Monday, 11 March 2013

A1: Feedback at a distance: All ACTORS play a part


Lynn Boyle

This study was conducted by collecting qualitative and quantitative data from a group of students studying on a part time distance learning undergraduate degree programme in Childhood Practice. The students were asked about their perceptions and experiences of the feedback which was sent to them via e mail attachment. Many of the students had no opportunity for face to face discussion about their feedback due to the distance they were from the actual University. Previous studies on feedback and feedback in distance learning, have focussed on the timeliness and content of the feedback however this study was instrumental in considering the perceptions and experiences of the students in their receipt and understanding of the purpose and effect of the feedback which was received.

This paper aims to explore the elements or components involved in electronic delivery of feedback and the pedagogy behind this as an effective support and learning experience for tutors and students.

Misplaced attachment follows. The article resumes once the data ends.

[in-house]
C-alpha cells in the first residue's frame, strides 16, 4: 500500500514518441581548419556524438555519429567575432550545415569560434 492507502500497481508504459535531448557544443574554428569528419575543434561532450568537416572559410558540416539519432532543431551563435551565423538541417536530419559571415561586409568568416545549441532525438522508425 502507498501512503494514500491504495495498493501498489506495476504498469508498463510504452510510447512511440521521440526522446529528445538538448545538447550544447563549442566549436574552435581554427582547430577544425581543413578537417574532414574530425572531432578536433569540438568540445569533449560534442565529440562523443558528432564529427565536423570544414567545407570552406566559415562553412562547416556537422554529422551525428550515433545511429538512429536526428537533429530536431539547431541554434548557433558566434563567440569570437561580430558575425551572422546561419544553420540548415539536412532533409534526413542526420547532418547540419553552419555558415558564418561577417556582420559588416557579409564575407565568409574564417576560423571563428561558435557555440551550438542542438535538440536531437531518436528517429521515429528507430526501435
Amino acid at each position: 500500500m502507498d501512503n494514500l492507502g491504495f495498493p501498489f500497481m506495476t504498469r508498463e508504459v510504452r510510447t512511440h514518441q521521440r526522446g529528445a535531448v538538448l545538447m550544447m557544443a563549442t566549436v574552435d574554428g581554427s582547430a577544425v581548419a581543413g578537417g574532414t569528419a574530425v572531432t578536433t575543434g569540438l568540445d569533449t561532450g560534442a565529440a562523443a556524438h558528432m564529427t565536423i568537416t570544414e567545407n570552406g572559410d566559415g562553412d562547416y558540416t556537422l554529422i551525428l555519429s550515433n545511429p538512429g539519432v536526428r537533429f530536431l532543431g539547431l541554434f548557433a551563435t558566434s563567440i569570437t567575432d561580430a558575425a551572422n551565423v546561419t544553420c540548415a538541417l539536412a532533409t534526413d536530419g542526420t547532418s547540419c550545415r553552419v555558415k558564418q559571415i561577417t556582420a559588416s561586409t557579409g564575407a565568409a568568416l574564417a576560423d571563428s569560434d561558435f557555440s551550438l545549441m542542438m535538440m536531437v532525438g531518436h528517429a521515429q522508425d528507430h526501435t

High quality effective feedback given to students may be considered as a significant learning tool which a student can receive to assist in their continuous learning journey. The impact and perception of the feedback given will influence self efficacy and motivation and will determine the effective application of the advice given. This paper will explore the perceptions of students on a distance learning BA Childcare Practice degree programme who indicated it is important the feedback reflects a personal interest in their practice and their learning. This paper investigates the impact of feedback on student's subsequent learning relating to the Actor-Network theory (ANT). The success of feedback is dependent on a number of components; a network of tutors, electronic delivery, sharing of the feedback with others, the storage and continuous accessibility of the feedback, the actual feedback sheet itself, critical feedback incidents and many other 'actor' components. All of the actor components will have an impact on the students and how they feel about their feedback. If one of the actor components or 'hybrid entities' is more powerful, non-functional or misconceived the feedback will not have the optimal impact or opportunities to be applied to future learning, making it obsolete.


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